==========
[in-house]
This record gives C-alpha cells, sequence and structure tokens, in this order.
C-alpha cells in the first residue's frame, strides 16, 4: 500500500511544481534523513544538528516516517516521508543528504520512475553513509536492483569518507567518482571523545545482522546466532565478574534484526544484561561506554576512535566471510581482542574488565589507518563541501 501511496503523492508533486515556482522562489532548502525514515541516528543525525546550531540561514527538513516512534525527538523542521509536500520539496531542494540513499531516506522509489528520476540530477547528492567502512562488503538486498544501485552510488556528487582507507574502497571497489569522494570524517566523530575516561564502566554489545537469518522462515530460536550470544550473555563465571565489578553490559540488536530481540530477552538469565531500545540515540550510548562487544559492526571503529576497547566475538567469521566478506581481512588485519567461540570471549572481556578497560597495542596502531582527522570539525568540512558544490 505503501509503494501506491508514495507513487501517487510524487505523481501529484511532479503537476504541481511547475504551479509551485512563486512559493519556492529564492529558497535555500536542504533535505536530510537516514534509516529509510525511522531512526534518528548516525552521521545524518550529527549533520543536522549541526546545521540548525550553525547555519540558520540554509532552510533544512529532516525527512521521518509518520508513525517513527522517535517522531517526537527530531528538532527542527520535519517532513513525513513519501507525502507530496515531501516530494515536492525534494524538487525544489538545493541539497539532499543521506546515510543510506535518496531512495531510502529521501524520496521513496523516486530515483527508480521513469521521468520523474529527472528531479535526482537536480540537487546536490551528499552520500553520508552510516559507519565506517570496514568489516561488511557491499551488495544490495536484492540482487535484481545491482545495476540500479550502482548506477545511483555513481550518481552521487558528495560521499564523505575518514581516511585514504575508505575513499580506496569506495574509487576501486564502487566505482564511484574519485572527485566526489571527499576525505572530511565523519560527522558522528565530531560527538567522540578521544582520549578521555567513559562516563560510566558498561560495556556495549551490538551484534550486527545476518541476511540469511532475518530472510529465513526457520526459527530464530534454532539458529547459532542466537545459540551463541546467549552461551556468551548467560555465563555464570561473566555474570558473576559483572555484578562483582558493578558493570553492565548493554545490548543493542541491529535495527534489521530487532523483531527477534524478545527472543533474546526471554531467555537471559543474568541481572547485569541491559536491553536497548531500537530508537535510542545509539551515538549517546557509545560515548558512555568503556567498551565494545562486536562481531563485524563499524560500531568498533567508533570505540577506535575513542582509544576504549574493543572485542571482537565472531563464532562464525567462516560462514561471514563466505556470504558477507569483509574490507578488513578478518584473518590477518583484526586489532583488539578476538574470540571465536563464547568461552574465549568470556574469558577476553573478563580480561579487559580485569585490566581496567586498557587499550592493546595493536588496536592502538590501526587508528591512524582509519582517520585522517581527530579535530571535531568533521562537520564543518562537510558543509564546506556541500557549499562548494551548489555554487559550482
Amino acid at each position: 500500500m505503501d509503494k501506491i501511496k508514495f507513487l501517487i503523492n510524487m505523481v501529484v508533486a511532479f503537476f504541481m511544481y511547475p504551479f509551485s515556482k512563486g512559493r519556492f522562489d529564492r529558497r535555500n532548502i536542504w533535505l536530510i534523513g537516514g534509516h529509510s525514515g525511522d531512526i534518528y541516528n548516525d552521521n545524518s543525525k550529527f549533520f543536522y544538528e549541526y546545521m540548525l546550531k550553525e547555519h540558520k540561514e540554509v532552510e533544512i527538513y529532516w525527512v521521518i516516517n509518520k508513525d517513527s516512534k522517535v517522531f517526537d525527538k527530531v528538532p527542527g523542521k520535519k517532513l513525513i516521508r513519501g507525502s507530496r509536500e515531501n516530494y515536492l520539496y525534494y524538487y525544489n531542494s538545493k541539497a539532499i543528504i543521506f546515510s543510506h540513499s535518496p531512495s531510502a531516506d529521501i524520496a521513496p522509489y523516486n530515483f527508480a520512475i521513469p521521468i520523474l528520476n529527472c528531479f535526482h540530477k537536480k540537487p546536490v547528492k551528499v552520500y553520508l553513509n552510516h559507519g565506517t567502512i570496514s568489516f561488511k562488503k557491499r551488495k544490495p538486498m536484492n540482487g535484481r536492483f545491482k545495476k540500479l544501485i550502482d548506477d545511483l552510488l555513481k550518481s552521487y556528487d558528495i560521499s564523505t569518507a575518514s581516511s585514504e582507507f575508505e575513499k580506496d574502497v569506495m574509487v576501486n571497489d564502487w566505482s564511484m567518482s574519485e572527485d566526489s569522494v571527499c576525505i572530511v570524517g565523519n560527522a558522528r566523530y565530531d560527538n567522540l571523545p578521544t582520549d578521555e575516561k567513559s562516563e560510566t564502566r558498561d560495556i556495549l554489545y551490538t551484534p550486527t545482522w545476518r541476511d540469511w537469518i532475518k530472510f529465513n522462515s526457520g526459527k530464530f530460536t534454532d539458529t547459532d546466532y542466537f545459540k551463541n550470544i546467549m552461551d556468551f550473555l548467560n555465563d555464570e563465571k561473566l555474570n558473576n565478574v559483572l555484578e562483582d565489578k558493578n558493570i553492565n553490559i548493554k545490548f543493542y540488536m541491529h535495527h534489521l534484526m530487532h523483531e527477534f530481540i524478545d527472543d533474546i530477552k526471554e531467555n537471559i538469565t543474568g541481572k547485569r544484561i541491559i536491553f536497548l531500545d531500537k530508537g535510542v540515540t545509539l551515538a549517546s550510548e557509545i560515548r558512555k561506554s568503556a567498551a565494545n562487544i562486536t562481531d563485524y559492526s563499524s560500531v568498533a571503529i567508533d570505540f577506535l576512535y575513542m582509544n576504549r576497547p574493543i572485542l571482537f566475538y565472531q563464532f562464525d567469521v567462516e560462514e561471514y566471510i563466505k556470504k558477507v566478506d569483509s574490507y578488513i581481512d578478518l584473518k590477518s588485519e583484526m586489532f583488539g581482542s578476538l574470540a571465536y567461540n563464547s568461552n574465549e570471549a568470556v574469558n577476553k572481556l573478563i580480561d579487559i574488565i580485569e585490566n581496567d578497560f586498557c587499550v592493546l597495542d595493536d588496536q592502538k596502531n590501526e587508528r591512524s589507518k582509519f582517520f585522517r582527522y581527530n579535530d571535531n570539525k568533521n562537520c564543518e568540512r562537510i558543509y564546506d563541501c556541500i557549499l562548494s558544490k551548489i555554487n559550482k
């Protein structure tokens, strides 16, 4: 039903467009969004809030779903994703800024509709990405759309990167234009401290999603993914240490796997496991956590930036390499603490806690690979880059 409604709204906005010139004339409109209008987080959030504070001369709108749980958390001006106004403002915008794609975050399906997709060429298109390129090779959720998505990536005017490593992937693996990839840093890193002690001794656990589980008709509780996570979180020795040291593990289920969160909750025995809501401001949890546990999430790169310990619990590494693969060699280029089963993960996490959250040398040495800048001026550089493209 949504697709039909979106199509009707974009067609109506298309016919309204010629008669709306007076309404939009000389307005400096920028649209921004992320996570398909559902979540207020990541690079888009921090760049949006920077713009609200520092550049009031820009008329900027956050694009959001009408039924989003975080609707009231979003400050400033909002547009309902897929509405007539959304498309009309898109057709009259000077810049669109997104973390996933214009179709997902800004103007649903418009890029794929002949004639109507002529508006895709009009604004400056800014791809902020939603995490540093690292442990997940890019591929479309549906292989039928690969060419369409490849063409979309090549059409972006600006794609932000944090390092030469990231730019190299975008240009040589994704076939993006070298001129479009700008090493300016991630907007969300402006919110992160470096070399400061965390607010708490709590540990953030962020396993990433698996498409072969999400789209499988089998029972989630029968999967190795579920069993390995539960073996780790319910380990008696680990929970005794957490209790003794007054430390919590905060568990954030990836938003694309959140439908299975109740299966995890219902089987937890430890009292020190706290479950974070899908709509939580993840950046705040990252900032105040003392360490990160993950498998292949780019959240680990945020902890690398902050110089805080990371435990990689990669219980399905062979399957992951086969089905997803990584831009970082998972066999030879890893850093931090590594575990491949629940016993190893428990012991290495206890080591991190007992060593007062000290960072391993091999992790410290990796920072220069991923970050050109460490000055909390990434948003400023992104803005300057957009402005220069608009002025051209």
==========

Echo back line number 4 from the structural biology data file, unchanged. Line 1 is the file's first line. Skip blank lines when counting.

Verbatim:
Amino acid at each position: 500500500m505503501d509503494k501506491i501511496k508514495f507513487l501517487i503523492n510524487m505523481v501529484v508533486a511532479f503537476f504541481m511544481y511547475p504551479f509551485s515556482k512563486g512559493r519556492f522562489d529564492r529558497r535555500n532548502i536542504w533535505l536530510i534523513g537516514g534509516h529509510s525514515g525511522d531512526i534518528y541516528n548516525d552521521n545524518s543525525k550529527f549533520f543536522y544538528e549541526y546545521m540548525l546550531k550553525e547555519h540558520k540561514e540554509v532552510e533544512i527538513y529532516w525527512v521521518i516516517n509518520k508513525d517513527s516512534k522517535v517522531f517526537d525527538k527530531v528538532p527542527g523542521k520535519k517532513l513525513i516521508r513519501g507525502s507530496r509536500e515531501n516530494y515536492l520539496y525534494y524538487y525544489n531542494s538545493k541539497a539532499i543528504i543521506f546515510s543510506h540513499s535518496p531512495s531510502a531516506d529521501i524520496a521513496p522509489y523516486n530515483f527508480a520512475i521513469p521521468i520523474l528520476n529527472c528531479f535526482h540530477k537536480k540537487p546536490v547528492k551528499v552520500y553520508l553513509n552510516h559507519g565506517t567502512i570496514s568489516f561488511k562488503k557491499r551488495k544490495p538486498m536484492n540482487g535484481r536492483f545491482k545495476k540500479l544501485i550502482d548506477d545511483l552510488l555513481k550518481s552521487y556528487d558528495i560521499s564523505t569518507a575518514s581516511s585514504e582507507f575508505e575513499k580506496d574502497v569506495m574509487v576501486n571497489d564502487w566505482s564511484m567518482s574519485e572527485d566526489s569522494v571527499c576525505i572530511v570524517g565523519n560527522a558522528r566523530y565530531d560527538n567522540l571523545p578521544t582520549d578521555e575516561k567513559s562516563e560510566t564502566r558498561d560495556i556495549l554489545y551490538t551484534p550486527t545482522w545476518r541476511d540469511w537469518i532475518k530472510f529465513n522462515s526457520g526459527k530464530f530460536t534454532d539458529t547459532d546466532y542466537f545459540k551463541n550470544i546467549m552461551d556468551f550473555l548467560n555465563d555464570e563465571k561473566l555474570n558473576n565478574v559483572l555484578e562483582d565489578k558493578n558493570i553492565n553490559i548493554k545490548f543493542y540488536m541491529h535495527h534489521l534484526m530487532h523483531e527477534f530481540i524478545d527472543d533474546i530477552k526471554e531467555n537471559i538469565t543474568g541481572k547485569r544484561i541491559i536491553f536497548l531500545d531500537k530508537g535510542v540515540t545509539l551515538a549517546s550510548e557509545i560515548r558512555k561506554s568503556a567498551a565494545n562487544i562486536t562481531d563485524y559492526s563499524s560500531v568498533a571503529i567508533d570505540f577506535l576512535y575513542m582509544n576504549r576497547p574493543i572485542l571482537f566475538y565472531q563464532f562464525d567469521v567462516e560462514e561471514y566471510i563466505k556470504k558477507v566478506d569483509s574490507y578488513i581481512d578478518l584473518k590477518s588485519e583484526m586489532f583488539g581482542s578476538l574470540a571465536y567461540n563464547s568461552n574465549e570471549a568470556v574469558n577476553k572481556l573478563i580480561d579487559i574488565i580485569e585490566n581496567d578497560f586498557c587499550v592493546l597495542d595493536d588496536q592502538k596502531n590501526e587508528r591512524s589507518k582509519f582517520f585522517r582527522y581527530n579535530d571535531n570539525k568533521n562537520c564543518e568540512r562537510i558543509y564546506d563541501c556541500i557549499l562548494s558544490k551548489i555554487n559550482k